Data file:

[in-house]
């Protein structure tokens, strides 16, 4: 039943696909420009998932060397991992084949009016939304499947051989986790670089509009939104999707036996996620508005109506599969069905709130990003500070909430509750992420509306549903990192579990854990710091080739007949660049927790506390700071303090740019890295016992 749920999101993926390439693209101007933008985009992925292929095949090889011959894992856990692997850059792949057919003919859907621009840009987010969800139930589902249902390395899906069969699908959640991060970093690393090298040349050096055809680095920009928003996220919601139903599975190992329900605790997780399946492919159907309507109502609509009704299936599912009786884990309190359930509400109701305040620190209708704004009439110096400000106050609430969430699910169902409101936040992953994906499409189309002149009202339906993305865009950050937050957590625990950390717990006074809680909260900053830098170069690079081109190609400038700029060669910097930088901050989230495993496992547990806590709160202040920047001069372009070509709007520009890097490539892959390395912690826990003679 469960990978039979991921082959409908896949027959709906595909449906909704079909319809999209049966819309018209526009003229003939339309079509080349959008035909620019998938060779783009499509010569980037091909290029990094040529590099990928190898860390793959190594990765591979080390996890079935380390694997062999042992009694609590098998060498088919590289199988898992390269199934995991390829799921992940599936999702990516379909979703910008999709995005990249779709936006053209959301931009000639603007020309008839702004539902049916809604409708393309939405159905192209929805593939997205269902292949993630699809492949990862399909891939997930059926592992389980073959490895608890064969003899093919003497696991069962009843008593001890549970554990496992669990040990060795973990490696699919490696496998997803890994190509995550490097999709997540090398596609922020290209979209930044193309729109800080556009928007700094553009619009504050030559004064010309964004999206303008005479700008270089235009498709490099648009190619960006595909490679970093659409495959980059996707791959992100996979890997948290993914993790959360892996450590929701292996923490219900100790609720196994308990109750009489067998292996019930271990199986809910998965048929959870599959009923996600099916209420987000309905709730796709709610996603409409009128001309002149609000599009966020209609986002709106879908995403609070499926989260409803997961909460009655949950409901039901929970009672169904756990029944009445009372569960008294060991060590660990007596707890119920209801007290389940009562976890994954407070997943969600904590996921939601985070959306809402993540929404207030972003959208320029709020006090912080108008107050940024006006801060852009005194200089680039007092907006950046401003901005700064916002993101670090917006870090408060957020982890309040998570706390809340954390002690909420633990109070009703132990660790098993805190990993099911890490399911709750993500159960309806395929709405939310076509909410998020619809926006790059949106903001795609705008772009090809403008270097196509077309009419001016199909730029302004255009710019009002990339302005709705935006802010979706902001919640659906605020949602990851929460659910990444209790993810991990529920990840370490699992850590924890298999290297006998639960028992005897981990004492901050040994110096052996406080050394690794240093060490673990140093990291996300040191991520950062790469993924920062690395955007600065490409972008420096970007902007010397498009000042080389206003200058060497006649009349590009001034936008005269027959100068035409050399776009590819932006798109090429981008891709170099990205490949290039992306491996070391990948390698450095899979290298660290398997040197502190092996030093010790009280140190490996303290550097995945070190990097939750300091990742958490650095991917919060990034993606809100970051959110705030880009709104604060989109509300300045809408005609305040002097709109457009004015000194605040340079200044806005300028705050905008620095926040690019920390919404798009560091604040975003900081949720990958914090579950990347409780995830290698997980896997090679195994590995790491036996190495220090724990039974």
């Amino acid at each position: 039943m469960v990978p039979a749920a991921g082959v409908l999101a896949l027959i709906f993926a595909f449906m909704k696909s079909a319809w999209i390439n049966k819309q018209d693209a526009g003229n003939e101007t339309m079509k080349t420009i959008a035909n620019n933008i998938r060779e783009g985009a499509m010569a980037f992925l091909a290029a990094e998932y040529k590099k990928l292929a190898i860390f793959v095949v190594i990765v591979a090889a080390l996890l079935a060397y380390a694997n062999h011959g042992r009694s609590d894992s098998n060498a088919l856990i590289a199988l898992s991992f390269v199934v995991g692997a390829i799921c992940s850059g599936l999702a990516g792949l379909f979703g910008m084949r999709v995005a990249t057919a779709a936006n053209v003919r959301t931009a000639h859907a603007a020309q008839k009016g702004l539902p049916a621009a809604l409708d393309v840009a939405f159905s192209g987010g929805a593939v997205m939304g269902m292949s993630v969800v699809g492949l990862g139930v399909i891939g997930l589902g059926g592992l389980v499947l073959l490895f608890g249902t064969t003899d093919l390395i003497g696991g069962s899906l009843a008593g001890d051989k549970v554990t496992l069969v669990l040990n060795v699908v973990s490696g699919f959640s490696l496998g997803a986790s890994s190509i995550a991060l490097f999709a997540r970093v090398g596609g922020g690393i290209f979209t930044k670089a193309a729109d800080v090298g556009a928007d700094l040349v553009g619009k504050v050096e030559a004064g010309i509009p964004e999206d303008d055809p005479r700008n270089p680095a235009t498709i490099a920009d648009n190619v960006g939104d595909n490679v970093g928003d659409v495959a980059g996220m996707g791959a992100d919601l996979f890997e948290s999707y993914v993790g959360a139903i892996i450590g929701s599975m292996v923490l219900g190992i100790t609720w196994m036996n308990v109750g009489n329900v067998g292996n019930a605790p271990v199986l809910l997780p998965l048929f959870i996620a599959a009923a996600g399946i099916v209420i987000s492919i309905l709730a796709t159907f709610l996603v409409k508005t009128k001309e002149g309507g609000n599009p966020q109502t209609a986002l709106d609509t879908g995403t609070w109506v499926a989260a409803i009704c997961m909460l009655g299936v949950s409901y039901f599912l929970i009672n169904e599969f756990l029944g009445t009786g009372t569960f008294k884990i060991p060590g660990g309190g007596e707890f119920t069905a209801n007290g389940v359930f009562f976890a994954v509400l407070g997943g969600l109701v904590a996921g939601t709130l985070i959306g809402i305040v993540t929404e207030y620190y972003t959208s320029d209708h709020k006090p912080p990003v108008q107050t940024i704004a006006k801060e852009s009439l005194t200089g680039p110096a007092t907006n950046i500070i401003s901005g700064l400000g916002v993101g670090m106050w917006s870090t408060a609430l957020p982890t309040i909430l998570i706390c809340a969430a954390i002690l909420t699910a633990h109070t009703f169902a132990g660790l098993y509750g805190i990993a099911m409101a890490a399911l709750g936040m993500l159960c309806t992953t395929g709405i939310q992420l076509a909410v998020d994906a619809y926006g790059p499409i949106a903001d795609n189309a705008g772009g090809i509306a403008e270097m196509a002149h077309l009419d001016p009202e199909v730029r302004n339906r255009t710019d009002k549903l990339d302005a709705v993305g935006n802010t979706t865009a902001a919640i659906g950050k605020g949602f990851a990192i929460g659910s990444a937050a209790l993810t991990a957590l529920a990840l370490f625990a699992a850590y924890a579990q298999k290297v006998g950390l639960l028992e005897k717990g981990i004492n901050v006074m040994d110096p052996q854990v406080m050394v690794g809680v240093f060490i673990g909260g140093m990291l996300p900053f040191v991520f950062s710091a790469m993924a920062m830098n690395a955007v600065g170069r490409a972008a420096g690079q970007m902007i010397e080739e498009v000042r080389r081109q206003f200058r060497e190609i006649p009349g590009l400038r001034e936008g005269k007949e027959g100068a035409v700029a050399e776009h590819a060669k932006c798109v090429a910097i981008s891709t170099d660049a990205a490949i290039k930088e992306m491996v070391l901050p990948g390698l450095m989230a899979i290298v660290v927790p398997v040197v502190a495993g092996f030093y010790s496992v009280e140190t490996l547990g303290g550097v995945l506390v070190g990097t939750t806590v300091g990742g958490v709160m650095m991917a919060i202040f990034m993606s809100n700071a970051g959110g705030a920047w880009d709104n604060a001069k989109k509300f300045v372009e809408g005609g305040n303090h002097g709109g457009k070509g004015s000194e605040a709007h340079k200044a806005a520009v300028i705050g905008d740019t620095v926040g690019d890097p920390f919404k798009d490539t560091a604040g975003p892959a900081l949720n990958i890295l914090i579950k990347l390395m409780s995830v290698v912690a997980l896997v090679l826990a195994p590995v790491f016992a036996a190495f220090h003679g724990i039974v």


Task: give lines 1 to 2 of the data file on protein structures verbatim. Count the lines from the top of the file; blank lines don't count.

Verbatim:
[in-house]
């Protein structure tokens, strides 16, 4: 039943696909420009998932060397991992084949009016939304499947051989986790670089509009939104999707036996996620508005109506599969069905709130990003500070909430509750992420509306549903990192579990854990710091080739007949660049927790506390700071303090740019890295016992 749920999101993926390439693209101007933008985009992925292929095949090889011959894992856990692997850059792949057919003919859907621009840009987010969800139930589902249902390395899906069969699908959640991060970093690393090298040349050096055809680095920009928003996220919601139903599975190992329900605790997780399946492919159907309507109502609509009704299936599912009786884990309190359930509400109701305040620190209708704004009439110096400000106050609430969430699910169902409101936040992953994906499409189309002149009202339906993305865009950050937050957590625990950390717990006074809680909260900053830098170069690079081109190609400038700029060669910097930088901050989230495993496992547990806590709160202040920047001069372009070509709007520009890097490539892959390395912690826990003679 469960990978039979991921082959409908896949027959709906595909449906909704079909319809999209049966819309018209526009003229003939339309079509080349959008035909620019998938060779783009499509010569980037091909290029990094040529590099990928190898860390793959190594990765591979080390996890079935380390694997062999042992009694609590098998060498088919590289199988898992390269199934995991390829799921992940599936999702990516379909979703910008999709995005990249779709936006053209959301931009000639603007020309008839702004539902049916809604409708393309939405159905192209929805593939997205269902292949993630699809492949990862399909891939997930059926592992389980073959490895608890064969003899093919003497696991069962009843008593001890549970554990496992669990040990060795973990490696699919490696496998997803890994190509995550490097999709997540090398596609922020290209979209930044193309729109800080556009928007700094553009619009504050030559004064010309964004999206303008005479700008270089235009498709490099648009190619960006595909490679970093659409495959980059996707791959992100996979890997948290993914993790959360892996450590929701292996923490219900100790609720196994308990109750009489067998292996019930271990199986809910998965048929959870599959009923996600099916209420987000309905709730796709709610996603409409009128001309002149609000599009966020209609986002709106879908995403609070499926989260409803997961909460009655949950409901039901929970009672169904756990029944009445009372569960008294060991060590660990007596707890119920209801007290389940009562976890994954407070997943969600904590996921939601985070959306809402993540929404207030972003959208320029709020006090912080108008107050940024006006801060852009005194200089680039007092907006950046401003901005700064916002993101670090917006870090408060957020982890309040998570706390809340954390002690909420633990109070009703132990660790098993805190990993099911890490399911709750993500159960309806395929709405939310076509909410998020619809926006790059949106903001795609705008772009090809403008270097196509077309009419001016199909730029302004255009710019009002990339302005709705935006802010979706902001919640659906605020949602990851929460659910990444209790993810991990529920990840370490699992850590924890298999290297006998639960028992005897981990004492901050040994110096052996406080050394690794240093060490673990140093990291996300040191991520950062790469993924920062690395955007600065490409972008420096970007902007010397498009000042080389206003200058060497006649009349590009001034936008005269027959100068035409050399776009590819932006798109090429981008891709170099990205490949290039992306491996070391990948390698450095899979290298660290398997040197502190092996030093010790009280140190490996303290550097995945070190990097939750300091990742958490650095991917919060990034993606809100970051959110705030880009709104604060989109509300300045809408005609305040002097709109457009004015000194605040340079200044806005300028705050905008620095926040690019920390919404798009560091604040975003900081949720990958914090579950990347409780995830290698997980896997090679195994590995790491036996190495220090724990039974």